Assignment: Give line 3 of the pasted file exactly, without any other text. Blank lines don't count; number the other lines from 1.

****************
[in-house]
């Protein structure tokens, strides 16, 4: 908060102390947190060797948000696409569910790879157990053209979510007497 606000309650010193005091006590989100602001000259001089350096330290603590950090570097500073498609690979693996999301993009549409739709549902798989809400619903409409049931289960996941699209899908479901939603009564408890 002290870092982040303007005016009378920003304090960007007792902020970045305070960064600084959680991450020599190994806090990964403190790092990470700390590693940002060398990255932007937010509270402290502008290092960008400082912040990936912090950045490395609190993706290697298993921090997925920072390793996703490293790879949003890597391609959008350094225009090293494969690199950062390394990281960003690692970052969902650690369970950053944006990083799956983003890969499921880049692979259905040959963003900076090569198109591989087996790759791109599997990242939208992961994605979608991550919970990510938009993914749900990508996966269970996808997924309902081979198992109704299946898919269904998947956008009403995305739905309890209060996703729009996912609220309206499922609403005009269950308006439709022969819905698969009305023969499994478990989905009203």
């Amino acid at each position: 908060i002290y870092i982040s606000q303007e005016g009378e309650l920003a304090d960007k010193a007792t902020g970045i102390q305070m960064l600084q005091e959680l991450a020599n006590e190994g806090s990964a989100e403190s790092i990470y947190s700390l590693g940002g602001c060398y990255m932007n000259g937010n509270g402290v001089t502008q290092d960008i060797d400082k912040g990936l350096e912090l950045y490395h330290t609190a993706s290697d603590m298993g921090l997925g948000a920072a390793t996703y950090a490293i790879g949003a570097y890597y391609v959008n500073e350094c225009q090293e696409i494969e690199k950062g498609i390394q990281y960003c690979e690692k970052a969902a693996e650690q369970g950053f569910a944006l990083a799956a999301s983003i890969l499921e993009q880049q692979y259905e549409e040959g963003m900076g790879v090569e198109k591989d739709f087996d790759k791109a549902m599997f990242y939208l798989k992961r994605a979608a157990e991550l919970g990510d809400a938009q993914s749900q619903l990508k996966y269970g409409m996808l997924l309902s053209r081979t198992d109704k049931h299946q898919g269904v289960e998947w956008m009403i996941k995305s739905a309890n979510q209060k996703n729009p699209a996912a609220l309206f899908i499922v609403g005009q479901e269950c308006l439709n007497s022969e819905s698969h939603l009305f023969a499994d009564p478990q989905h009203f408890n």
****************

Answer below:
């Amino acid at each position: 908060i002290y870092i982040s606000q303007e005016g009378e309650l920003a304090d960007k010193a007792t902020g970045i102390q305070m960064l600084q005091e959680l991450a020599n006590e190994g806090s990964a989100e403190s790092i990470y947190s700390l590693g940002g602001c060398y990255m932007n000259g937010n509270g402290v001089t502008q290092d960008i060797d400082k912040g990936l350096e912090l950045y490395h330290t609190a993706s290697d603590m298993g921090l997925g948000a920072a390793t996703y950090a490293i790879g949003a570097y890597y391609v959008n500073e350094c225009q090293e696409i494969e690199k950062g498609i390394q990281y960003c690979e690692k970052a969902a693996e650690q369970g950053f569910a944006l990083a799956a999301s983003i890969l499921e993009q880049q692979y259905e549409e040959g963003m900076g790879v090569e198109k591989d739709f087996d790759k791109a549902m599997f990242y939208l798989k992961r994605a979608a157990e991550l919970g990510d809400a938009q993914s749900q619903l990508k996966y269970g409409m996808l997924l309902s053209r081979t198992d109704k049931h299946q898919g269904v289960e998947w956008m009403i996941k995305s739905a309890n979510q209060k996703n729009p699209a996912a609220l309206f899908i499922v609403g005009q479901e269950c308006l439709n007497s022969e819905s698969h939603l009305f023969a499994d009564p478990q989905h009203f408890n």